I enjoyed the book enough to finish it the same day I got it. Even if Ms. Rowling's politics don't quite agree with mine, at least we are in agreement that confronting evil is necessary.
Its evident on page one that Ms. Rowling doesn't like President Bush. I'm not sure why other than she's adopting class prejudgices. I'm sure there might be other reasons.
Its also evident on several closely following pages that she admires Tony Blair, and that she thinks the way the Opposition smirks at any misfortune to the Land, and considers it an opportunity for political gain is disgraceful. On these two points we are in agreement.
As to what Dumbledore's death represents (and in my mind, the closest person to Dumbledore is George Bush, compassionate, uncanny wisdom, offbeat, and tough as nails with a tendency to follow his own plans), well I'm not sure. I think its pretty clear that he half-expected his death, and that somehow Snape's attack is actually some means of saving him.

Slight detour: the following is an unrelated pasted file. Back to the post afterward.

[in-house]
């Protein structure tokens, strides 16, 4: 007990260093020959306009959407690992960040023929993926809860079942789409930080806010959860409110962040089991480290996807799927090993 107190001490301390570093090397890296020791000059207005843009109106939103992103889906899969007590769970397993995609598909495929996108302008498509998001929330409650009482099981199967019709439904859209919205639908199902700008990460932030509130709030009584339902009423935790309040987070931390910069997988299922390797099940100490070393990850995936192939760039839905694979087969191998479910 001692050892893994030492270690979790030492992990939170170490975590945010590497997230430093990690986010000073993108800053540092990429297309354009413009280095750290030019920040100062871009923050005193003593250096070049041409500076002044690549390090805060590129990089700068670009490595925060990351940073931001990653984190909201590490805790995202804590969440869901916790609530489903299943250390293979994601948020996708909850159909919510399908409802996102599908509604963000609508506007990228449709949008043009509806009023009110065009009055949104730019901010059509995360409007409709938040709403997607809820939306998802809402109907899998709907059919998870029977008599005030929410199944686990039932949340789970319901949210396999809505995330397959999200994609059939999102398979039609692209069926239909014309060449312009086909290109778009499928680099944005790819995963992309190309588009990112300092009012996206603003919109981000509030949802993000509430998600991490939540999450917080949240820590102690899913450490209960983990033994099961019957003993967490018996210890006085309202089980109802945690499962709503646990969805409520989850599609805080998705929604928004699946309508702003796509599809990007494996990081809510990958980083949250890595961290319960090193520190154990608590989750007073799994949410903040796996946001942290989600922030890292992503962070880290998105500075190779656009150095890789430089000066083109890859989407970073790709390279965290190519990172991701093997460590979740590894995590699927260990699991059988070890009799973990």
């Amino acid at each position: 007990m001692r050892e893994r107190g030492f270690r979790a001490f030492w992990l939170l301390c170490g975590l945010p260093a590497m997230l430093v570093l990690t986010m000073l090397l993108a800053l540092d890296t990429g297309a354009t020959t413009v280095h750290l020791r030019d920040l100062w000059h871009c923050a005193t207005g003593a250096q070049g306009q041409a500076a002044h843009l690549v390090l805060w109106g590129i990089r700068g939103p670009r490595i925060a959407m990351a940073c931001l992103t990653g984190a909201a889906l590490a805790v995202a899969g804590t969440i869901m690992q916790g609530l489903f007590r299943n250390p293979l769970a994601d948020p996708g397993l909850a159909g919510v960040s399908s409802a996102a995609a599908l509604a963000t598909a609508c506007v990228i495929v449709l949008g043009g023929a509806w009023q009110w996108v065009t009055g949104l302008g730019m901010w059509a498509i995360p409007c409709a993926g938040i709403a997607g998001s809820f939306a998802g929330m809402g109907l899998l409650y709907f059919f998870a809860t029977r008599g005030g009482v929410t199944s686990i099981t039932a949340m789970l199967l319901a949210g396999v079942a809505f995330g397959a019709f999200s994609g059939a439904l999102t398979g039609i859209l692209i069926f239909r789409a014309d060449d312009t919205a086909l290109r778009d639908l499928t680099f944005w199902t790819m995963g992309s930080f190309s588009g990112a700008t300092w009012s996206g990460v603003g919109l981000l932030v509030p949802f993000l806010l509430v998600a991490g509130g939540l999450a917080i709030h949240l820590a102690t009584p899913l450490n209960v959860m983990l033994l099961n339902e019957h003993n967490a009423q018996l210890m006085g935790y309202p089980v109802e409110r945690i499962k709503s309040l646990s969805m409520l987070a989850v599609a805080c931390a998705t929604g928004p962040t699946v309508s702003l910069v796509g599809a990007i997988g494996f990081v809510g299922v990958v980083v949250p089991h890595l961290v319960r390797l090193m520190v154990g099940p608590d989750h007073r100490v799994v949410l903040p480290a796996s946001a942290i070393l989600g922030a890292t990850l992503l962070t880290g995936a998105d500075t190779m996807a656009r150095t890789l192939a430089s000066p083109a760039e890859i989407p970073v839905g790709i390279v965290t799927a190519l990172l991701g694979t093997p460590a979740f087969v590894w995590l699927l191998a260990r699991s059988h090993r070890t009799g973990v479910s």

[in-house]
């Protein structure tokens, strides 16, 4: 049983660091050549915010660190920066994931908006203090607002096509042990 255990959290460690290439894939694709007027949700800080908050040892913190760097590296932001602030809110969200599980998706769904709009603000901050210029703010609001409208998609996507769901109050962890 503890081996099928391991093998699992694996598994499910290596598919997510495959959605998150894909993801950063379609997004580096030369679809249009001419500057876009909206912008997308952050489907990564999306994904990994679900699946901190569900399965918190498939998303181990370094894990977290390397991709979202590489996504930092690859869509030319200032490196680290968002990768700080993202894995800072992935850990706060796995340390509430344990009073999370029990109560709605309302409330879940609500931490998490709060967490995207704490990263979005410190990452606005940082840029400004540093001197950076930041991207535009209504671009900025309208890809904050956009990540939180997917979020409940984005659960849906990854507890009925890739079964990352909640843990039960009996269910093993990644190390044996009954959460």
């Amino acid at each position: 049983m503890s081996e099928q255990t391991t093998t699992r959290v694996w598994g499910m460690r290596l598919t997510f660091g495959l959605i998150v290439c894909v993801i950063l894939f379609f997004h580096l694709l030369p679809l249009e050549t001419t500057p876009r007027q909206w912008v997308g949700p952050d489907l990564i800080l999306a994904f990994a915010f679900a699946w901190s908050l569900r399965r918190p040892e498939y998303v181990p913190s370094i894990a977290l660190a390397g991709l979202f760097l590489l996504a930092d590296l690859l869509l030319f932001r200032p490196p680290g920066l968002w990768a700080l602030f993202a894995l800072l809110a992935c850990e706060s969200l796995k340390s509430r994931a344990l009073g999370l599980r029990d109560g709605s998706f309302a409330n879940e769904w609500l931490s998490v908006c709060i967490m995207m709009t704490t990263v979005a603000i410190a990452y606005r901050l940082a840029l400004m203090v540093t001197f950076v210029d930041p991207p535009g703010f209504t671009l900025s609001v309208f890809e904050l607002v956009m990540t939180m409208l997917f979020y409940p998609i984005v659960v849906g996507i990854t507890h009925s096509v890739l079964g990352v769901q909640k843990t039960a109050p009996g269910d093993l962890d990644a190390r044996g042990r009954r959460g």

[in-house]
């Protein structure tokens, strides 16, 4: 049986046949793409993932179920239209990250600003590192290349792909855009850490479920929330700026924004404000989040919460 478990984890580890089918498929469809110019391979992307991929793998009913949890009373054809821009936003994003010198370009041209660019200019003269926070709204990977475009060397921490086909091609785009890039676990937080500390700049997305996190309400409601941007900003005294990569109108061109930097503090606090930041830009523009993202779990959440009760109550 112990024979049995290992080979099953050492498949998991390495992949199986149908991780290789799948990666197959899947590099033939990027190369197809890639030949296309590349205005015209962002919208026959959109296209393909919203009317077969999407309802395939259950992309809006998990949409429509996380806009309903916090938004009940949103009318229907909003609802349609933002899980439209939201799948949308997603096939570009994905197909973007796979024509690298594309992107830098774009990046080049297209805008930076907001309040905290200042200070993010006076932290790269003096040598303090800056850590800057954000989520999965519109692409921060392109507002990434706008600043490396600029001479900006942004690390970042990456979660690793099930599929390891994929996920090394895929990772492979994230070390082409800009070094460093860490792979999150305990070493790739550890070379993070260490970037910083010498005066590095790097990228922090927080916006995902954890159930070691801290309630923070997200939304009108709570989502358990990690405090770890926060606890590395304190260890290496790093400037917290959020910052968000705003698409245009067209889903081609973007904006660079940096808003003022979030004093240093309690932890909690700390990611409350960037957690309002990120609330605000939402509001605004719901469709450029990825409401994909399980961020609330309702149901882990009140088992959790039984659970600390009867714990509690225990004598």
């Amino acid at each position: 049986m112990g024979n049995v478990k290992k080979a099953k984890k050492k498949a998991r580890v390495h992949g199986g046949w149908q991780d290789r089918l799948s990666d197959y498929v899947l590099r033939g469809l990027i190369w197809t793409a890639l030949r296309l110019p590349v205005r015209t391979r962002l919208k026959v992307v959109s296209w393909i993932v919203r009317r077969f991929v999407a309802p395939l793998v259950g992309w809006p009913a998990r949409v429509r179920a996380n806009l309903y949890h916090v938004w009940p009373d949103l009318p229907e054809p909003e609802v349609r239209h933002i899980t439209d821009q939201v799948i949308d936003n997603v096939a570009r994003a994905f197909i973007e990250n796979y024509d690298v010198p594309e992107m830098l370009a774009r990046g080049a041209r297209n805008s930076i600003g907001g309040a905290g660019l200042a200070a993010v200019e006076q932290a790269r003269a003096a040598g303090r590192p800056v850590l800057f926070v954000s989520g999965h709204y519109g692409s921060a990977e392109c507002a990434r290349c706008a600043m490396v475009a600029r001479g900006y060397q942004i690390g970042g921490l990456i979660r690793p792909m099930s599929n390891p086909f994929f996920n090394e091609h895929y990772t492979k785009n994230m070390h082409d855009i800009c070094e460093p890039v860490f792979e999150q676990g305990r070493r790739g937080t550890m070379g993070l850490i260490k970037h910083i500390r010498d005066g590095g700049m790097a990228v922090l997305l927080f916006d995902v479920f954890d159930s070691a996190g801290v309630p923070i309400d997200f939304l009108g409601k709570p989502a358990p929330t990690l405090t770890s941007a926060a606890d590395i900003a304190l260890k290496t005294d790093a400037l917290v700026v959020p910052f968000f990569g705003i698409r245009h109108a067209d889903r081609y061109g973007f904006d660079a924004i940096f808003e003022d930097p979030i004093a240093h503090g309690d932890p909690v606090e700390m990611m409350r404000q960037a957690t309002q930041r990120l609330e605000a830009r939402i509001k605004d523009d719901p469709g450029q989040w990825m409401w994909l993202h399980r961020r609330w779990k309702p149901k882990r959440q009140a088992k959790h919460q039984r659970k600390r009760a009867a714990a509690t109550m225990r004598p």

Indeed, there are interesting parrallels to Gandalf falling into the Abyss under the Bridge. And then rising more powerful, and wiser than before.
At one point in the story, Dumbledore points out a mechanism whereby tyrants fall. They create their own nemeses. Perhaps Dumbledore wanted to give this process a push, if it came to that. Indeed now, Harry is consumed with determination to finish Voldemort.
Verra interesting. Oftentimes artists speak truths they don't really comprehend themselves.